The girl admitted this. When she was outside, she wanted the sun to blister her face. She wanted a scarf to protect it as well. She picked up that glass to feel its smoothness; she hoped to know its sharp edges.

“Wasn’t it cold outside?” they would ask the girl later, when they did.

“What does that matter?” the girl’s sister would say. “Kathleen is always welcome in our home.”



Jack’s lips were thick and chapped. His chin pronounced. He grew hair, except in two round areas just below the cheeks. Those spaces were dotted with stubble. Sometimes hair from thicker, more populated areas would cross over into those spaces, but the two round spots were always balding underneath. They reminded Jack of his inefficiency.

“Damn hair,” he would say, looking in the mirror as if that flaw, when fixed, would restore him to the whole man, not the mirror man sitting across the room.

He stared long enough to be confused by the black shadow when it appeared. Tan legs. A green striped dress.

“Jack. Ready to order?”

The waitress with the thin blonde hair.

“Black coffee. Two eggs and a beer.”

“A beer, Hun?”

“Yeah, that’s what I said.”

As he waited for the eggs, Jack watched the day outside. The morning was dull and gray like night. Sometimes Jack wondered if the sky confused itself. Woke up in the morning and thought it had slept through the day.

“We’ll give a few more clouds, just in case,” the sky could have said. “That way, there won’t be any questions.”

Jack hadn’t seen Randy today and was glad. There was something about the man’s jaw. It was too wide or the teeth too big, and the nose crawled out of and into a space where it didn’t belong. If Randy shaved more often, the jaw might fit. The face wouldn’t be so wide.

“Look, man,” Jack would tell Randy the next time he saw him, “ever thought of a clean shave?”

But, Randy’s face would be puckered underneath. There was too much sun. Not enough sleep. Something.

Jack waited. He was just about to leave when he saw the steam from the eggs mix with the green striped dress. The waitress put down the eggs.

“Enjoy your meal, Jack.”

“Thanks, Kathleen,” he told the waitress. Only her name was Jennifer. Melissa. Roxanne.



The girl thought of herself as Miss Scarlet. Her sister was Professor Plum, the purple, armless game piece.

Professor Plum was in the kitchen that morning, cleaning.

“Be a good girl, Pamela, and stay up there.”

“It’s Miss Scarlet,” the girl wanted to call back, but the opening to her bedroom door was blocked with an old kitchen towel. The girl opened the vent to her room and breathed down to her sister.

“Can I get a drink?”

“No, but you can close that vent and stay up there, Charlotte. This is ammonia and bleach.”

The window to the girl’s room was sealed tight. At night, the girl turned on her desk lamp and pointed it towards the screen. It was her reflection in their sun. Her pointed eyes in their black wings.

On cleaning days, the girl drew blueprints of the house on her chalkboard wall. There were squares for rooms with windows and trap doors.

“Professor Plum to square 1,” the girl wrote. “The kitchen.”

The girl liked knowing her position on the board. She was geometric, a flower drawn on graph paper. The shape of its petals was not random.

In the afternoon, the girl could smell bleach leaking through the bedroom door. What would the chemical do? she wondered, but she wouldn’t ask her sister.

Instead, they ate lunch in the parlor. The girl sat on the old wicker chair. She ate jasmine rice. She drank powdered milk.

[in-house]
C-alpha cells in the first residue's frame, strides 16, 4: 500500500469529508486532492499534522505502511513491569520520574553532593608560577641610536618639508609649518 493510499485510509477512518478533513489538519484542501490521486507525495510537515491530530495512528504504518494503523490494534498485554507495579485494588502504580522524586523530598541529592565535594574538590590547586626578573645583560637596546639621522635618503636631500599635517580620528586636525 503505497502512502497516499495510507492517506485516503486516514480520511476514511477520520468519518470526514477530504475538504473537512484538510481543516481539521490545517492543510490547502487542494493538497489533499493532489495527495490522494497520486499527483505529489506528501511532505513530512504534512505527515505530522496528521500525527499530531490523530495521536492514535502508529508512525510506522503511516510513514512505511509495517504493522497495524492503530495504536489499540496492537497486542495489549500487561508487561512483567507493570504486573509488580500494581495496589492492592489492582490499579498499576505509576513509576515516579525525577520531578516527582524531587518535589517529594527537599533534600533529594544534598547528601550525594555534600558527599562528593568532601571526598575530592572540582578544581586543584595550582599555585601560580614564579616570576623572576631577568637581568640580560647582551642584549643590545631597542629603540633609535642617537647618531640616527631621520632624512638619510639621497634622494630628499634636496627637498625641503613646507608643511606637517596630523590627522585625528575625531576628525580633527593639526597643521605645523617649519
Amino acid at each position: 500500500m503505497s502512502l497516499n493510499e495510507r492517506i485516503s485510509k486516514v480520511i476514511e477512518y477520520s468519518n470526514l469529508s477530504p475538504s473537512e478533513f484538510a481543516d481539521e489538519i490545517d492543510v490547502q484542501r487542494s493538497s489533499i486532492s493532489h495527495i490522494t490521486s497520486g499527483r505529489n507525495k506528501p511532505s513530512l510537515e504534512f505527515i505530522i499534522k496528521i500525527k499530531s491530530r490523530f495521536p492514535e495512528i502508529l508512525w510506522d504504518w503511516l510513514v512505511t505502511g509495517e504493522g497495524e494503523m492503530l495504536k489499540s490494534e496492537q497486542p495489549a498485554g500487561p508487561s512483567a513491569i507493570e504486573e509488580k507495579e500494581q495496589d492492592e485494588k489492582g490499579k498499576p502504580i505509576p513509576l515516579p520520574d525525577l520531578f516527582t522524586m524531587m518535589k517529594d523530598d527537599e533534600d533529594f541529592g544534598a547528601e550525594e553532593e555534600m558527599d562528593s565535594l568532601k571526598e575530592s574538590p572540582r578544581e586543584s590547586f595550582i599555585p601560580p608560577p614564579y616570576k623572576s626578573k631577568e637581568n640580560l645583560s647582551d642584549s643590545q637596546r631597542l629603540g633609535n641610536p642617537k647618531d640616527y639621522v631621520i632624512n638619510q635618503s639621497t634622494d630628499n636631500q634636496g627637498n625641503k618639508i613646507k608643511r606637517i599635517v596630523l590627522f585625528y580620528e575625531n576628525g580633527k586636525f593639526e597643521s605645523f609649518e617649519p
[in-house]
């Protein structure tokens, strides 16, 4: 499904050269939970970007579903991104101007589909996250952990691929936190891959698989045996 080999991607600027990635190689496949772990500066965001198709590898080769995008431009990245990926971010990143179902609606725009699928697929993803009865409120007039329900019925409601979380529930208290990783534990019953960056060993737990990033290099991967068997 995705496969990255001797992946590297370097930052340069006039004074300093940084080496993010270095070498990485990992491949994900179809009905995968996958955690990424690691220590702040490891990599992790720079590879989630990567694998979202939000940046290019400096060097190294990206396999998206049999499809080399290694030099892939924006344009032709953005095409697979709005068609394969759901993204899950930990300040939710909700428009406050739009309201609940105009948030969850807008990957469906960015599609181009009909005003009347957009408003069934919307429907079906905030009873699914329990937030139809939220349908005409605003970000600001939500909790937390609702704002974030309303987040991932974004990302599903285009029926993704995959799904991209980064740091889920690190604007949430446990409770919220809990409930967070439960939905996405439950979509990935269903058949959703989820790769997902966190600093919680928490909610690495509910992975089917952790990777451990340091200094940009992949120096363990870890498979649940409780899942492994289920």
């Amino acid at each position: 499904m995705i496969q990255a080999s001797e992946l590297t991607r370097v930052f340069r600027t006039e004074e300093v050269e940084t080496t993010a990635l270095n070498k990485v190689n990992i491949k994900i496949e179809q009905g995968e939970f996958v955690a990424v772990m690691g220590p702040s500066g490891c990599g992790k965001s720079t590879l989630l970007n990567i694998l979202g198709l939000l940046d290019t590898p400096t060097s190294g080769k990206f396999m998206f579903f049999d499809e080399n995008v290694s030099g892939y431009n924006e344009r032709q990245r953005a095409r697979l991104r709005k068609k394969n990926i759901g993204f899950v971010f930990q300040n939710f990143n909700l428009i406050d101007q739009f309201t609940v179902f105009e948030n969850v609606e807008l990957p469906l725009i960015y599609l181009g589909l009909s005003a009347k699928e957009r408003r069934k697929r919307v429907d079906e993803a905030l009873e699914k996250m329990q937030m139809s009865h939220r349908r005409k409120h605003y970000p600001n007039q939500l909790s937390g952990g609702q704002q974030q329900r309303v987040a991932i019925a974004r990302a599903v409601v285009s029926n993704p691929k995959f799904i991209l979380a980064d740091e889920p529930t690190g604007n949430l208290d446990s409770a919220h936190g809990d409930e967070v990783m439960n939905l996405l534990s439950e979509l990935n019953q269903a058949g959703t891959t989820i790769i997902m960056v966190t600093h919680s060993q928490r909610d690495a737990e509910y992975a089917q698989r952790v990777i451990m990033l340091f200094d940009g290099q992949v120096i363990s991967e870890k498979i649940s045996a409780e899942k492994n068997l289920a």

Most nights, the kitchen smelled of poached eggs, burnt toast, blueberry jam. Tonight, there was only the faint smell of ammonia. In the trashcan, the girl found a shell with a tiny strip of egg stretched across it. In the afternoon, she had watched her sister eat that egg.

“Can’t I have a slice?” she had asked.

“No, Cherie. I have told you.”

And, the girl knew. She remembered the nurse’s red gloves.

The sister tapped a second egg against the side of her chair.

“I’m not allergic to the smell, you know,” the girl said, watching her sister peel the shell.

“Only with a few foods,” said the sister, and they had eaten in this way. The girl returned to her room.

When her sister was asleep, the girl crept into the kitchen and opened the lid to the trashcan. The egg shined back at her.

Slowly, slowly, the girl lowered her finger into the trash. When she felt the cold flesh, her finger jerked back, her nail covered with a clump of white.

The second time, the girl was not afraid. She lowered her hand and scooped the egg out of the trash. She carried it in her fist up the stairs and into her bedroom. Underneath the sheets, the girl watched her fist. Slowly, slowly, she let her fingers unfurl.


At 12:45, the girl called her sister into the room.

“Does my tongue look different to you?” she asked.

“What do I care, Amanda? It’s 1:00 in the morning.”

The girl stuck her tongue out at the mirror on top of the vanity. She looked out through crossed eyes. The girl had done this for an hour before, sticking her tongue out and then back in.

“What if I have poisoned myself?” she thought while her tongue was still inside her mouth. The girl imagined doctors cutting it out and placing the tongue on a Petri dish. That one part of her, so small, would be detached and lost to doctors who would dissect but never understand it.

The girl imagined, too, the tongue growing thicker, stuffing itself down her throat. The tongue would be larger than the rest of her, and the girl would have to care for it more, forgetting her lips, her teeth, her nostrils.

These were tiny, unreasonable fears, so unreasonable the girl could not speak them.

“You woke me up for this?” the sister would say if she told her. “Go to bed.”

It was easier for the girl to stick out her tongue and let her sister take a look.

“I’ve eaten an egg,” she told the sister.

“A whole one?”

“Only what was in the trash.”

“Jesus. Get your coat.”

“You think I will die?”

“Not if you haven’t already,” said the sister, and the girl was bundled up and put into the car. As the sister drove to the hospital, the girl watched the sunless sky.



One of the patients kept sticking out her tongue. She was sitting behind a curtained room, but Jack could see her in the space where the two curtains met.